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Gender Differences in Quits and Absenteeism in Canada

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  • Zhang, Xuelin
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    Abstract

    Female workers are traditionally viewed as more likely to quit, to be absent and to take more days of absence than male workers, and this gender difference is widely used as an important explanation for the gender wage gap and other labour market differences between men and women. This study documents the gender differences in quits and absenteeism in Canada and attempts to assess whether the traditional view is still valid today. The study found that Canadian women's quitting behaviour changed dramatically over the past two decades. While women's permanent quit rate was greater than that of men in the 1980s, it converged with men's permanent quit rate since the early 1990s, and today there does not seem to be any significant difference in quitting behaviour between Canadian men and women. In terms of absenteeism, it was found that, other things being equal, Canadian men and women were somewhat different in paid sick leave, not in other paid and unpaid leaves, and their difference in paid sick leave was not large: women took only one day more than men. Taken together, these results imply that, in Canada, the current gender differences in quits and absenteeism are not significant factors to explain certain gender differences in labour market outcomes, such as the wage gap between men and women.

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    Bibliographic Info

    Paper provided by Statistics Canada, Analytical Studies Branch in its series Analytical Studies Branch Research Paper Series with number 2007296e.

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    Date of creation: 23 Feb 2007
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    Handle: RePEc:stc:stcp3e:2007296e

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    Web page: http://www.statcan.gc.ca
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    Related research

    Keywords: Labour; Labour mobility; turnover and work absences;

    This paper has been announced in the following NEP Reports:

    References

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    1. Light, Audrey & Ureta, Manuelita, 1992. "Panel Estimates of Male and Female Job Turnover Behavior: Can Female Nonquitters Be Identified?," Journal of Labor Economics, University of Chicago Press, vol. 10(2), pages 156-81, April.
    2. Sarah Bridges & Karen Mumford, . "Absenteeism in the UK: A Comparison Across Genders," Discussion Papers 00/12, Department of Economics, University of York.
    3. Honore, Bo E, 1992. "Trimmed LAD and Least Squares Estimation of Truncated and Censored Regression Models with Fixed Effects," Econometrica, Econometric Society, vol. 60(3), pages 533-65, May.
    4. Barmby, Tim & Stephan, Gesine, 2000. "Worker Absenteeism: Why Firm Size May Matter," Manchester School, University of Manchester, vol. 68(5), pages 568-77, September.
    5. Morissette, Rene, 2004. "Have Permanent Layoff Rates Increased in Canada?," Analytical Studies Branch Research Paper Series 2004218e, Statistics Canada, Analytical Studies Branch.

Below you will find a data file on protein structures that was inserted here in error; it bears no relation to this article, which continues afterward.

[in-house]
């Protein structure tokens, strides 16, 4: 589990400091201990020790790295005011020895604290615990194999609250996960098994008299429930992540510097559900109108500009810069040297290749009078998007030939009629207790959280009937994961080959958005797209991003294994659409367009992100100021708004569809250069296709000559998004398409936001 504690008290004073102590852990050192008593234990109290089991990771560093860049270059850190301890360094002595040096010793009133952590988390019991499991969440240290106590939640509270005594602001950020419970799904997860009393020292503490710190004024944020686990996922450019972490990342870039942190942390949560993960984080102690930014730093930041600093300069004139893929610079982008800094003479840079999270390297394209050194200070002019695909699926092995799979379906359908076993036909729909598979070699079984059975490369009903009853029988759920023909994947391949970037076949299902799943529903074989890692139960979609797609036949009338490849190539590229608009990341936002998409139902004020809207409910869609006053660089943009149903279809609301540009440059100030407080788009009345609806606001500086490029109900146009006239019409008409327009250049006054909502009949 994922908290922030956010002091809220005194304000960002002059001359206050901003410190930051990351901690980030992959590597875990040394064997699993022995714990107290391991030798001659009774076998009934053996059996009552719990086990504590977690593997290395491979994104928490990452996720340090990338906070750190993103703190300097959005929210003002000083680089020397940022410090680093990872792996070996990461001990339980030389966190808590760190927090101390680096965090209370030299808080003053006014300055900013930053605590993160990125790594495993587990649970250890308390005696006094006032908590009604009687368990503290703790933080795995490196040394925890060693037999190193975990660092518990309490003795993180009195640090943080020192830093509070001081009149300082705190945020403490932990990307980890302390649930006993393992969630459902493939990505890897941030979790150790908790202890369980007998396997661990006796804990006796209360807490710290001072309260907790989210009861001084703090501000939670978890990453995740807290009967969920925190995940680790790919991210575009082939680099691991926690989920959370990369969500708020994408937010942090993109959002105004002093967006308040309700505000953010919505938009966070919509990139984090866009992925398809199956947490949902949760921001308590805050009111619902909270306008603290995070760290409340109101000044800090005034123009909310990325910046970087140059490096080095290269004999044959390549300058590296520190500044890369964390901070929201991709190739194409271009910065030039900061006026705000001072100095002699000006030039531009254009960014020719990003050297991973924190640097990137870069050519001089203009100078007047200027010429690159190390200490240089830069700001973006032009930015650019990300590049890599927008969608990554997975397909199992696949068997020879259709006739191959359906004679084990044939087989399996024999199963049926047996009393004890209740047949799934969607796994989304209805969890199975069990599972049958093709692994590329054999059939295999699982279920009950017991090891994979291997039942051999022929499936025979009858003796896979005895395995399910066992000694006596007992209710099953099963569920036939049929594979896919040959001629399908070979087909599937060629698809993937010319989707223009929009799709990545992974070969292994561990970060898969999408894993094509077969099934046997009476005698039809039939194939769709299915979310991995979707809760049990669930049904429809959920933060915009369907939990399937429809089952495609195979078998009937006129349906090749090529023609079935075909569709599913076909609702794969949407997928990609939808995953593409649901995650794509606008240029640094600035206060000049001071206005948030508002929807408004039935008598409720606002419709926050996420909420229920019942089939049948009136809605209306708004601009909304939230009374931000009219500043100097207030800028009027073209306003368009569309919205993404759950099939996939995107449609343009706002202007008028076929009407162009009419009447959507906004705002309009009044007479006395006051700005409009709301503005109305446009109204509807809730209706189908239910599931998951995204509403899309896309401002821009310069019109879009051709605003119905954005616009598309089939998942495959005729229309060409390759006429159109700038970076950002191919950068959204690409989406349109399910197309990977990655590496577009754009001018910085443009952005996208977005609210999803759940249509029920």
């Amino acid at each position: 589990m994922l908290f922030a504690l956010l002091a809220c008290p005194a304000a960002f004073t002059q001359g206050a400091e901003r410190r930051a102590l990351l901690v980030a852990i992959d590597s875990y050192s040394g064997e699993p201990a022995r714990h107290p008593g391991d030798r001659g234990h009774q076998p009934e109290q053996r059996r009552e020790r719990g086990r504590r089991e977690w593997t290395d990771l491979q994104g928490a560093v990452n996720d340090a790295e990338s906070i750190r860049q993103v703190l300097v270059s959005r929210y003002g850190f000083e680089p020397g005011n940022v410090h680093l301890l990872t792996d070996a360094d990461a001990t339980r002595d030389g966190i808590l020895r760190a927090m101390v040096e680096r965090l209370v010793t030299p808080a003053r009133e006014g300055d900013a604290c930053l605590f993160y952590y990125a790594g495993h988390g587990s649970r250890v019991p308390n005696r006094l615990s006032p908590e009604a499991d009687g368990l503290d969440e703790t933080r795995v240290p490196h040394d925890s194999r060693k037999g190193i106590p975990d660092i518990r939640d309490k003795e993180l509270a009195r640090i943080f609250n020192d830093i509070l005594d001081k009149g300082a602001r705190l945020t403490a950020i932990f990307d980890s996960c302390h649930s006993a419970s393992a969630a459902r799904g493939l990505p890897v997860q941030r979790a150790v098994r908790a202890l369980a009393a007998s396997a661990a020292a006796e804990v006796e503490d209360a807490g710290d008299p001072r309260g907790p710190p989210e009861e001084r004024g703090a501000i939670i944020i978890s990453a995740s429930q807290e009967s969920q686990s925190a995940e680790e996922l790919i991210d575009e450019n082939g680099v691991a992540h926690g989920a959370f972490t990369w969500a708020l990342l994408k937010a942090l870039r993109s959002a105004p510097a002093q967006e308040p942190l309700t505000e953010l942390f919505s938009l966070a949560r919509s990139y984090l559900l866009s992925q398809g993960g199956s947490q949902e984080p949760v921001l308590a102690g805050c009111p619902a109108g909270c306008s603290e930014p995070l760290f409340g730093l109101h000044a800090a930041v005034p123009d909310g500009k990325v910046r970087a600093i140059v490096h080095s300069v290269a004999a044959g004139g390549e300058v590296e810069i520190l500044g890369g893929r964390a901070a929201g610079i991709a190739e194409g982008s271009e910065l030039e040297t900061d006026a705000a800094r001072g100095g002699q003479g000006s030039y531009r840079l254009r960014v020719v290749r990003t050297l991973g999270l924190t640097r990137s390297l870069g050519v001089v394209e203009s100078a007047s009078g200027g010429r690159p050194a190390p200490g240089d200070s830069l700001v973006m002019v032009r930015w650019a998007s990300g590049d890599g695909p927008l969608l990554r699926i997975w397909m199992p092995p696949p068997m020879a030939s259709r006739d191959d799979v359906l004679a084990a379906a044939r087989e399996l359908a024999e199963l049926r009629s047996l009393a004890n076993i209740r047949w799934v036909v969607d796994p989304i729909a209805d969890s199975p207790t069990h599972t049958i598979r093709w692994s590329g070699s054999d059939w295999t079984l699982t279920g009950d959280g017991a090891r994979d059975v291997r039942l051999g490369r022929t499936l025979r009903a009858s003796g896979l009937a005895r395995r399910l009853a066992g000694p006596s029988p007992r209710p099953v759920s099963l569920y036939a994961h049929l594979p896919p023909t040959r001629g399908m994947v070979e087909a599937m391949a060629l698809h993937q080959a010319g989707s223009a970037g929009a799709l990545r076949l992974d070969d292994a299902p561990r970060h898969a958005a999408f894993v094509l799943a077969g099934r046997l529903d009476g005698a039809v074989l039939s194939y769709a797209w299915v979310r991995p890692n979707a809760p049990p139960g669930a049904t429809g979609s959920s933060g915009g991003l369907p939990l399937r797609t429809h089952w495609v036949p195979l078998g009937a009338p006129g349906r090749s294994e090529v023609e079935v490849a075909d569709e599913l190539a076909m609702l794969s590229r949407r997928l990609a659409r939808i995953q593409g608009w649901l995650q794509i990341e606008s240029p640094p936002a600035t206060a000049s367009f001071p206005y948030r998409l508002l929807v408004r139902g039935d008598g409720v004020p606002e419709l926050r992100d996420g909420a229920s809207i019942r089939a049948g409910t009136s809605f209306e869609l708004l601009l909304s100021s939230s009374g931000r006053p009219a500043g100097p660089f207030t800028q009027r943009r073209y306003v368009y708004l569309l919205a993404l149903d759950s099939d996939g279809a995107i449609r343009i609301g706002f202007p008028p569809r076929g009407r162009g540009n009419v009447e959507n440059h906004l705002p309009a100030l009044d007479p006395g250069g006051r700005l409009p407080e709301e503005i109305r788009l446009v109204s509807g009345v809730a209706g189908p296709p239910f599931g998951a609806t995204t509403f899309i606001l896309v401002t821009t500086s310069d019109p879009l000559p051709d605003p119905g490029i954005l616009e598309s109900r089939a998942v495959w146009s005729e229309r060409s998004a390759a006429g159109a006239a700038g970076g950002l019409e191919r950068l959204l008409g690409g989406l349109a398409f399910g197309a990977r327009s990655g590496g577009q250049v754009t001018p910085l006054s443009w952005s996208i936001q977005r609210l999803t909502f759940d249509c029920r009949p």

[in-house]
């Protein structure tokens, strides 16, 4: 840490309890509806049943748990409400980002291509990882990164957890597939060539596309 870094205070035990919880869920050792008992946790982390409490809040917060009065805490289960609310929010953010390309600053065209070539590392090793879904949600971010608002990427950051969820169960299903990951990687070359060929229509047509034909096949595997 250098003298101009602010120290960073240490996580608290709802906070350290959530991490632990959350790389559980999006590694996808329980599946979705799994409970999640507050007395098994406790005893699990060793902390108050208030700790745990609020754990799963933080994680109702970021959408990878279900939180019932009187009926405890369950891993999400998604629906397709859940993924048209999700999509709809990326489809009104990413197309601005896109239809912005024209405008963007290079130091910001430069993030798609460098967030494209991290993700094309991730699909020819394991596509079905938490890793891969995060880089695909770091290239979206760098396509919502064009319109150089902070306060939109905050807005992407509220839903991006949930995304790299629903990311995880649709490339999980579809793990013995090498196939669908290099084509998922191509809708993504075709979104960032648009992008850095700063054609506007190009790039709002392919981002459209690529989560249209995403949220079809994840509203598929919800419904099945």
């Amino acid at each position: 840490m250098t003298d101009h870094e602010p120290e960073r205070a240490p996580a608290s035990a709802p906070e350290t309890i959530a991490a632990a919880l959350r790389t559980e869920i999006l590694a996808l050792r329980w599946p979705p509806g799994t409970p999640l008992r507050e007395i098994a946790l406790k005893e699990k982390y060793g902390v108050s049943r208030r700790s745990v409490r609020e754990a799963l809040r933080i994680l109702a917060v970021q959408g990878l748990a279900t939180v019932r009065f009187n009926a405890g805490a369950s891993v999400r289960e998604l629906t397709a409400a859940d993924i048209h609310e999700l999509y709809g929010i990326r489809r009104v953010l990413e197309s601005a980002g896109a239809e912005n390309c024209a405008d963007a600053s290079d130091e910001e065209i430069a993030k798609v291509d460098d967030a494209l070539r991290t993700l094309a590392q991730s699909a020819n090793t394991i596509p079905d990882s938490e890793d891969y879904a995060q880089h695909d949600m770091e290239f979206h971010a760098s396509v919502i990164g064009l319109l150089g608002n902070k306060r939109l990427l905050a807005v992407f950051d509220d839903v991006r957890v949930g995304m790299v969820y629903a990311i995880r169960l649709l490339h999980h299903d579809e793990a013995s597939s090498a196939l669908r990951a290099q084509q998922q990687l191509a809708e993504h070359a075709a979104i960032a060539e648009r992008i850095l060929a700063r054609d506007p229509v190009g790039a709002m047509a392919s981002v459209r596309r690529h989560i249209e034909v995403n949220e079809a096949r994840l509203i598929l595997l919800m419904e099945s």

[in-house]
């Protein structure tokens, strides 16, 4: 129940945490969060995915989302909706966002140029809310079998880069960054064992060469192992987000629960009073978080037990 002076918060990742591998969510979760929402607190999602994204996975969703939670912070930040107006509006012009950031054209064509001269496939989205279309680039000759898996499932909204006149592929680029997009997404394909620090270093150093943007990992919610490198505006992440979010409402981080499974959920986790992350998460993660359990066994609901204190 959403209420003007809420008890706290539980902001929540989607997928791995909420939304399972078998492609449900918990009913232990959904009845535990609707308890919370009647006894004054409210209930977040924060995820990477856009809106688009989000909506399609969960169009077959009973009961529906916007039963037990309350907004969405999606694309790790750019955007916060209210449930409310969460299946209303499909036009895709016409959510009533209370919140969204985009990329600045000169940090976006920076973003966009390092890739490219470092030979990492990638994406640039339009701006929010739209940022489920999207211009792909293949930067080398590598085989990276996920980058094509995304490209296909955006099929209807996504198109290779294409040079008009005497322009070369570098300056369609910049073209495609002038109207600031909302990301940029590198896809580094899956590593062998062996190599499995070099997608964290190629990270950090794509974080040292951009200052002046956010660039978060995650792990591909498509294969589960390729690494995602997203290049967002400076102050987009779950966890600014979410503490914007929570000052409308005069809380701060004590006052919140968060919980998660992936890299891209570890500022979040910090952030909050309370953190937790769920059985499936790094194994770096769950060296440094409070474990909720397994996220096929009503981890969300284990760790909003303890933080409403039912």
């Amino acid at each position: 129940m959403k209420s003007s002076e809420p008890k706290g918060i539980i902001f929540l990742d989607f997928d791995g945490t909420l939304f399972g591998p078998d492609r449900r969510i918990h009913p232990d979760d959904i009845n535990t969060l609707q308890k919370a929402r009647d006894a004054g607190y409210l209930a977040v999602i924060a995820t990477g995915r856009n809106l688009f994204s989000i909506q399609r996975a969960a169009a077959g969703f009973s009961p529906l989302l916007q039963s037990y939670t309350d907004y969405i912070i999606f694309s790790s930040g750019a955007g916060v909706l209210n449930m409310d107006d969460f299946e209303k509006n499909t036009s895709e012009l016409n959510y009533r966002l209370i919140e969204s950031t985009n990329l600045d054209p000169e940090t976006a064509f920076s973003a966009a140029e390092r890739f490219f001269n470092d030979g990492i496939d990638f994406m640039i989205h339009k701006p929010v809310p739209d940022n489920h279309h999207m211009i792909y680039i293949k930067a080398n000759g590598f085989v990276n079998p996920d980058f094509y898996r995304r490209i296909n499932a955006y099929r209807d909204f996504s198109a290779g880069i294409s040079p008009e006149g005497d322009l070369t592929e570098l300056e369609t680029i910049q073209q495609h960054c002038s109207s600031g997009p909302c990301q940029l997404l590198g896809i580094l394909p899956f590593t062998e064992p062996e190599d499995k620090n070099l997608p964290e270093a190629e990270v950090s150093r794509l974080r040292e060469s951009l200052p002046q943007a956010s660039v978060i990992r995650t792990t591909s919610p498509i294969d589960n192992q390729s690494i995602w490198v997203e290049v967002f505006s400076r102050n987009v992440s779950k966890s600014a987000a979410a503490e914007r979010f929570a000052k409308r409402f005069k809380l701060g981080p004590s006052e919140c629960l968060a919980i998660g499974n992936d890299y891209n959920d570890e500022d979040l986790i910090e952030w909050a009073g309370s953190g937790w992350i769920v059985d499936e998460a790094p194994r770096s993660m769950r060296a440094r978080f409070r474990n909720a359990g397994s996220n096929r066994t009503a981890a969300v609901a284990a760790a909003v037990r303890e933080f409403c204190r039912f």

6. Georges Dionne & Benoit Dostie, 2005. "New Evidence on the Determinants of Absenteeism Using Linked Employer-Employee Data," Cahiers de recherche 0521, CIRPEE.
    7. Frederiksen, Anders, 2008. "Gender differences in job separation rates and employment stability: New evidence from employer-employee data," Labour Economics, Elsevier, vol. 15(5), pages 915-937, October.
    8. Allen, Steven G, 1981. "An Empirical Model of Work Attendance," The Review of Economics and Statistics, MIT Press, vol. 63(1), pages 77-87, February.
    9. Francine D. Blau & Larry M. Kahn, 1981. "Race and sex differences in quits by young workers," Industrial and Labor Relations Review, ILR Review, Cornell University, ILR School, vol. 34(4), pages 563-577, July.
    10. Dunn, L F & Youngblood, Stuart A, 1986. "Absenteeism as a Mechanism for Approaching an Optimal Labor Market Equilibrium: An Empirical Study," The Review of Economics and Statistics, MIT Press, vol. 68(4), pages 668-74, November.
    11. Honore, Bo E. & Powell, James L., 1994. "Pairwise difference estimators of censored and truncated regression models," Journal of Econometrics, Elsevier, vol. 64(1-2), pages 241-278.
    12. Meitzen, Mark E, 1986. "Differences in Male and Female Job-quitting Behavior," Journal of Labor Economics, University of Chicago Press, vol. 4(2), pages 151-67, April.
    13. Arthur Sweetman & Peter Kuhn, 1998. "Unemployment Insurance and Quits in Canada," Canadian Journal of Economics, Canadian Economics Association, vol. 31(3), pages 549-572, August.
    14. Jacques Raynauld, 2005. "New Evidence on the Determinants of Absenteeism Using Linked Employer-Employee Data," Cahiers de recherche 05-06, HEC Montréal, Institut d'économie appliquée.
    15. Paringer, Lynn, 1983. "Women and Absenteeism: Health or Economics?," American Economic Review, American Economic Association, vol. 73(2), pages 123-27, May.
    16. Viscusi, W Kip, 1980. "Sex Differences in Worker Quitting," The Review of Economics and Statistics, MIT Press, vol. 62(3), pages 388-98, August.
    17. Brown, Sarah & Sessions, John G, 1996. " The Economics of Absence: Theory and Evidence," Journal of Economic Surveys, Wiley Blackwell, vol. 10(1), pages 23-53, March.
    18. Lazear, Edward P & Rosen, Sherwin, 1990. "Male-Female Wage Differentials in Job Ladders," Journal of Labor Economics, University of Chicago Press, vol. 8(1), pages S106-23, January.
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